All about the Benjamins
Again: AMD’s 8-core Ryzen 7 processors aren’t gaming-first chips.
Again: This Ryzen system delivers damned fine gaming performance even if it isn’t best in class.
Again: The Ryzen 7 1700 and GTX 1080 Ti combo costs less than the Core i7-6900K alone. Pairing a 6900K with Nvidia’s beast would add a whopping $720 dollars to the cost of a build like this. That’s more than the cost of many complete gaming-dedicated PCs.
These charts and comparisons are invaluable, but you can’t take those real-world considerations out of Ryzen’s performance story. If you need the best of the all worlds, Intel’s Extreme Edition chips can deliver that at a far higher cost. If you need a pure gaming rig, Intel’s quad-core chips clearly offer the best price-to-performance value. But if you’re looking for a great productivity machine with good gaming chops, Ryzen offers that for far less than 8-core Intel processors, even if there is some potential compromise in raw frame rates.
There’s no getting around the fact that Ryzen isn’t as strong as Intel chips at gaming. That was revealed in extensive Ryzen review testing and confirmed in critiques by other publications. While AMD says the deficit is reduced at higher resolutions, the mammoth power of the GTX 1080 Ti shows the gap clearly at 1440p in Division and Far Cry, and even at 4K with Tomb Raider and Ashes of the Singularity—though again, all of those games are eminently playable on Ryzen.
The million dollar question: How will Ryzen processors behave in tomorrow’s games?
Pushing performance tomorrow
AMD says it has nowhere to go but up.
“CPU benchmarking deficits to the competition in certain games at 1080p resolution can be attributed to the development and optimization of the game uniquely to Intel platforms–until now,” AMD corporate vice president John Taylor told PCWorld just before Ryzen’s launch. Most games simply haven’t been designed to work around 8-core, 16-thread processors—even AMD stalwarts like Ashes of the Singularity.
Taylor provided quotes from the developers of both Ashes and Total War: Warhammer stating they’re seeing performance upticks with early Ryzen optimization efforts, and emphasized that AMD’s on pace to deliver over 1,000 Ryzen kits to developers by the end of 2017. The company also just signed an unprecedented multi-game, multi-series technological partnership with Bethesda to implement core-hungry Vulkan tech in its games after Doom’s spectacular success.
Ryzen’s a young platform with plenty of room for polish. Intel’s high-end X99 platform suffered from growing pains too, remember. Theories about Ryzen’s gaming performance are everywhere you look in online forums, but it certainly seems possible that a mixture of Windows updates, BIOS revisions, and other optimizations could push Ryzen’s gaming performance even higher in the future. Not that you can bank on that today.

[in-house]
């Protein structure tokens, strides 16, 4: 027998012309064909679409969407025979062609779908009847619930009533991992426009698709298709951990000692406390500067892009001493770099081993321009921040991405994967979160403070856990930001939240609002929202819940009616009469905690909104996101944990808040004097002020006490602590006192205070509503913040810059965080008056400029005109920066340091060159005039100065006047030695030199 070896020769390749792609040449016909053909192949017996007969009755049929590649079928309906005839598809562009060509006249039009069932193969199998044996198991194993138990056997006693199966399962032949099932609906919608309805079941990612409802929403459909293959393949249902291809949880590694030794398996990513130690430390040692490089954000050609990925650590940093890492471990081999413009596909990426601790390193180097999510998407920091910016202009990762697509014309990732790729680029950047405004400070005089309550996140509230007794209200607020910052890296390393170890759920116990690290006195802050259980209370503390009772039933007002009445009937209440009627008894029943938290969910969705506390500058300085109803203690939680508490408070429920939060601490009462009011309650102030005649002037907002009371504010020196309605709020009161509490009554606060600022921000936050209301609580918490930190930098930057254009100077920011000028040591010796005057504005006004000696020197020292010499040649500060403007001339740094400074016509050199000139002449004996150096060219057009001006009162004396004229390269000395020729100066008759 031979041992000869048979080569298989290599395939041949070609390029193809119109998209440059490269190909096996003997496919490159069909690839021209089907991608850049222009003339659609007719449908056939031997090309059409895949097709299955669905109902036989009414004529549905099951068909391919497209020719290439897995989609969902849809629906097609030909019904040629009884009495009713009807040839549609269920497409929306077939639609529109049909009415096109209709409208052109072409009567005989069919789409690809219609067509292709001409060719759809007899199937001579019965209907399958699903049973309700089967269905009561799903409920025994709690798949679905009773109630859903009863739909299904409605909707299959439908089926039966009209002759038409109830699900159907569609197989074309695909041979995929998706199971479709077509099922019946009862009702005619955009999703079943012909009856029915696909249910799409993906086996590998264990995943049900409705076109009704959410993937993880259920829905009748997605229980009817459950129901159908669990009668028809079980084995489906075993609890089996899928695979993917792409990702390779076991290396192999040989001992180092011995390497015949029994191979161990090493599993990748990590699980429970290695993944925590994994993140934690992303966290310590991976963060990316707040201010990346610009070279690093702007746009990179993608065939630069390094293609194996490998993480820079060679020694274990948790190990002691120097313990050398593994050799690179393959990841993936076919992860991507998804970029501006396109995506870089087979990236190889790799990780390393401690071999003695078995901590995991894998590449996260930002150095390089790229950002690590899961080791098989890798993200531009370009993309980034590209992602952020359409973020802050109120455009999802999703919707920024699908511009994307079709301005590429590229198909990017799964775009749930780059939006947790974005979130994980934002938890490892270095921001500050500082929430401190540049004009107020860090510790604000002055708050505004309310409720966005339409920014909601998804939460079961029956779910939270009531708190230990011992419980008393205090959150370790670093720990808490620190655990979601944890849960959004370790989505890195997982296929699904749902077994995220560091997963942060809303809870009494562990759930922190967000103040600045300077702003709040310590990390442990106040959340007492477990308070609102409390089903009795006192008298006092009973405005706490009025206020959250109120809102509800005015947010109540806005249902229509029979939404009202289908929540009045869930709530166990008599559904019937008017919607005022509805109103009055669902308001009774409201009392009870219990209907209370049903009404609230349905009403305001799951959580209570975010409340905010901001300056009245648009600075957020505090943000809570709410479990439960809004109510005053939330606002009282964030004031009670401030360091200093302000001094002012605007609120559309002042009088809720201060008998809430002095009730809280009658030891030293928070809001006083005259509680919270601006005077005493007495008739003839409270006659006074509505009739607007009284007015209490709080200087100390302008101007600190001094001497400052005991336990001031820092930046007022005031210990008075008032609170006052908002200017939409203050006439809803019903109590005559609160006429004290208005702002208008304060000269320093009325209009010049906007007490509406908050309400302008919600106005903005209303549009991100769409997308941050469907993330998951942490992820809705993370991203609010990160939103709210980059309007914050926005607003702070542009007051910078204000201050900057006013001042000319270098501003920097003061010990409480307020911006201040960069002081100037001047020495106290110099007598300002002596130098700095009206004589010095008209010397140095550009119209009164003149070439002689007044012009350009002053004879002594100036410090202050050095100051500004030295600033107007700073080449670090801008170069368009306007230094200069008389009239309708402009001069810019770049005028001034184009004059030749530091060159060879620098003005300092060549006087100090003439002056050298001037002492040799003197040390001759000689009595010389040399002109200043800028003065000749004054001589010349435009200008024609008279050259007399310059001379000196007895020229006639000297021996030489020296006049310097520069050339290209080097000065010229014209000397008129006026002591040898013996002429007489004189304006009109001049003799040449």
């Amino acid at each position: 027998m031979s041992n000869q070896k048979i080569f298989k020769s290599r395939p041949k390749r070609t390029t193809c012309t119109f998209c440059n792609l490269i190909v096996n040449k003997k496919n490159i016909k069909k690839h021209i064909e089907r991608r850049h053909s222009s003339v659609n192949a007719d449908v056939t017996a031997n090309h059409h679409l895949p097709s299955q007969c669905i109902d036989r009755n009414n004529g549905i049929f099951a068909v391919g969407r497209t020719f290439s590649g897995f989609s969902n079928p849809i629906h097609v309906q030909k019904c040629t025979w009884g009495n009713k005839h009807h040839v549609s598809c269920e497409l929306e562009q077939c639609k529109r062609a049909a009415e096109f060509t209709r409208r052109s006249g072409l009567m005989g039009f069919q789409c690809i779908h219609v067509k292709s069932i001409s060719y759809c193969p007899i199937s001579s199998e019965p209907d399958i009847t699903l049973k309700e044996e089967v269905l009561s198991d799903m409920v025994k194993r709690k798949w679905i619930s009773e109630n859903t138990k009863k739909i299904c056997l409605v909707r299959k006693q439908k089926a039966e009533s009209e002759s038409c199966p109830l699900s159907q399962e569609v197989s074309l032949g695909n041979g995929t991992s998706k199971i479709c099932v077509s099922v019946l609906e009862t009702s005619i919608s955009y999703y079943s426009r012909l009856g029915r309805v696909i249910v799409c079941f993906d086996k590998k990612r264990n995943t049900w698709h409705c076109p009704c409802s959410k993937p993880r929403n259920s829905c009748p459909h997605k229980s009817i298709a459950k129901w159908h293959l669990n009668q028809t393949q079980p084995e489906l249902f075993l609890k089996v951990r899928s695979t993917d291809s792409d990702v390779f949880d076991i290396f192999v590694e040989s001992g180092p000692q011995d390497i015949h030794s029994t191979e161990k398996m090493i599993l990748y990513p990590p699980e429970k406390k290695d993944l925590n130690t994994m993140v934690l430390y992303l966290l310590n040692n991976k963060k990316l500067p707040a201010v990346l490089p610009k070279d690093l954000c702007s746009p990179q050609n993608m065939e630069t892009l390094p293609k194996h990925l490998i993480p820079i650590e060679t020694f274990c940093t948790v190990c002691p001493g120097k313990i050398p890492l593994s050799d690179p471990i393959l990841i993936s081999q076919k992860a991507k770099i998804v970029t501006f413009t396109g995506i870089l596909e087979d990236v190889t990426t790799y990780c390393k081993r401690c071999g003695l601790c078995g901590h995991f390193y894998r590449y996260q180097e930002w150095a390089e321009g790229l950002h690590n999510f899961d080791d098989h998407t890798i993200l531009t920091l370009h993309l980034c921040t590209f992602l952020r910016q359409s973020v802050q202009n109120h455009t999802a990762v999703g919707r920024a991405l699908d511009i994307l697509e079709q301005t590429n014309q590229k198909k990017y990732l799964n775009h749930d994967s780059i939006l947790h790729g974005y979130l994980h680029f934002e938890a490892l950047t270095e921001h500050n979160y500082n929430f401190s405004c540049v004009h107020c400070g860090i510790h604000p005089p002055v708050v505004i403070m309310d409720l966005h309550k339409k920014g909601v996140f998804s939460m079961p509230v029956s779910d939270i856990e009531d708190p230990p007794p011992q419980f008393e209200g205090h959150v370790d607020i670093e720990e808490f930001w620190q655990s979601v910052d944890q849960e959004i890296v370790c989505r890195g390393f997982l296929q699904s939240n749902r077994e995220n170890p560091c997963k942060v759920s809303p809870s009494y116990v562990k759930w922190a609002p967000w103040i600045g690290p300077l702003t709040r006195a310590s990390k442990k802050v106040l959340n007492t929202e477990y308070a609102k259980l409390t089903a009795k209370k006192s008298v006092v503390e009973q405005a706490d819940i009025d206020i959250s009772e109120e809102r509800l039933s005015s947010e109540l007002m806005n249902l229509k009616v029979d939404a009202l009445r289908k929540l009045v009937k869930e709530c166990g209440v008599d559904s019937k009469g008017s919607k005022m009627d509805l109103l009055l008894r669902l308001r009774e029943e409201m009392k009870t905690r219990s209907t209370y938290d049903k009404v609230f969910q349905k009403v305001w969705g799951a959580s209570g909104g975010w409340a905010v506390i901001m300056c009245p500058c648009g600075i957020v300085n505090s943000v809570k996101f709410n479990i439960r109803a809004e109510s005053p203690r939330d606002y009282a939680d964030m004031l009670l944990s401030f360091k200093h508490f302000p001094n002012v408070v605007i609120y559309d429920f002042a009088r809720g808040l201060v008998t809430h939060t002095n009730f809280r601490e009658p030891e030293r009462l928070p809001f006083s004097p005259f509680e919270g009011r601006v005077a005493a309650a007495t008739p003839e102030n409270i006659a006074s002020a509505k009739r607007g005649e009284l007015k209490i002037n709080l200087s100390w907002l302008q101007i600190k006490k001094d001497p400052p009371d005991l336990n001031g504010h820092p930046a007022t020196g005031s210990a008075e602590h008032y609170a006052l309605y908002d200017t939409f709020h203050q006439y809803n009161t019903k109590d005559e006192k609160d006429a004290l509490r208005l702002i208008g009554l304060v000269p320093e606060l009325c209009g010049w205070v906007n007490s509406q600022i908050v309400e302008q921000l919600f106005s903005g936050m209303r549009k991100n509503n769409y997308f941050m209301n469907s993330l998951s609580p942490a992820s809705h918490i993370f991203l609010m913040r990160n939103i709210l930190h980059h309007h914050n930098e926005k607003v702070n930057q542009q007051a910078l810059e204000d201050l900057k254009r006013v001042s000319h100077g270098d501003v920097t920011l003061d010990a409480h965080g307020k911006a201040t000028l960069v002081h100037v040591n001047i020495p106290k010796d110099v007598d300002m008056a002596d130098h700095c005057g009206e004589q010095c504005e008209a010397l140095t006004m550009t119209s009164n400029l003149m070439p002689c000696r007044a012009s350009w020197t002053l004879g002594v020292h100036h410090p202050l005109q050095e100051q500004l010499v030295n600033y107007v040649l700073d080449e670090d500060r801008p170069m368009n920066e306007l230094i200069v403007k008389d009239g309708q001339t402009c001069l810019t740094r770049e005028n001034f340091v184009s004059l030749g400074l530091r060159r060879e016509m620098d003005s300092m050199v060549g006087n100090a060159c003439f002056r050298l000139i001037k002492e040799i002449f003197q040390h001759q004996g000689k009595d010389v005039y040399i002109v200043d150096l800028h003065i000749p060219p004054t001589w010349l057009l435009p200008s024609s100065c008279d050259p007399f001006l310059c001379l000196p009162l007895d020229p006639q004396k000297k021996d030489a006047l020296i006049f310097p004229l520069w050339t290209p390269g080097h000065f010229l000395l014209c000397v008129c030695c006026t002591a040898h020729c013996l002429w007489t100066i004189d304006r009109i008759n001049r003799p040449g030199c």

Pushing performance today
That said, if you’re looking to speed up your Ryzen PC’s gaming right now, there are several steps you can take to potentially do so. We covered most of them at the end of PCWorld’s Ryzen overview, from enabling Windows’ High Performance mode to disabling Ryzen’s vaunted simultaneous multithreading. I have a few more tips, though.
The first ties directly into the Ryzen 7 1700 used today. Buy a third-party CPU cooler and overclock it! Early shipments of the chip have had no problem overclocking to the 3.8GHz to 3.9GHz range, with some hitting 4GHz and a select few managing to reach 4.1GHz. At that point, it essentially equals or beats the $500 Ryzen 7 1800X in performance, and benchmarks from PC Perspective and Gamers Nexus reveal that doing so can provide a solid boost in gaming frame rates. AMD’s new Ryzen Master overclocking tool makes it easy— see PCWorld’s guide to Ryzen overclocking for details.
Ryzen Master also provides the ability to disable some of Ryzen’s CPU cores, a pair at a time. Having fewer cores active could theoretically allow you to push overclocks even further, so play around with that. Creating separate Ryzen Master profiles for work and play could help you optimize each scenario, switching between profiles on-the-fly for maximum performance.
Ryzen also performs better if you increase RAM speeds. While I stuck to an out-of-the-box experience for this testing—which dropped my 3,000MHz Corsair Vengeance LPX RAM to 2,133MHz, ugh—you could see yet more uplift if you’re able to push memory speeds further. This is highly motherboard-dependent, though.
But really, just be realistic about what you’re getting with Ryzen—and what its true competition is. Octo-core chips will never compete with quad-core parts in sheer clock speed. Ryzen isn’t a mythological unicorn that excels in all situations. What it is is a damned good productivity and content-creation chip with damned competitive pricing and pretty good—though not best-in-class—gaming capabilities.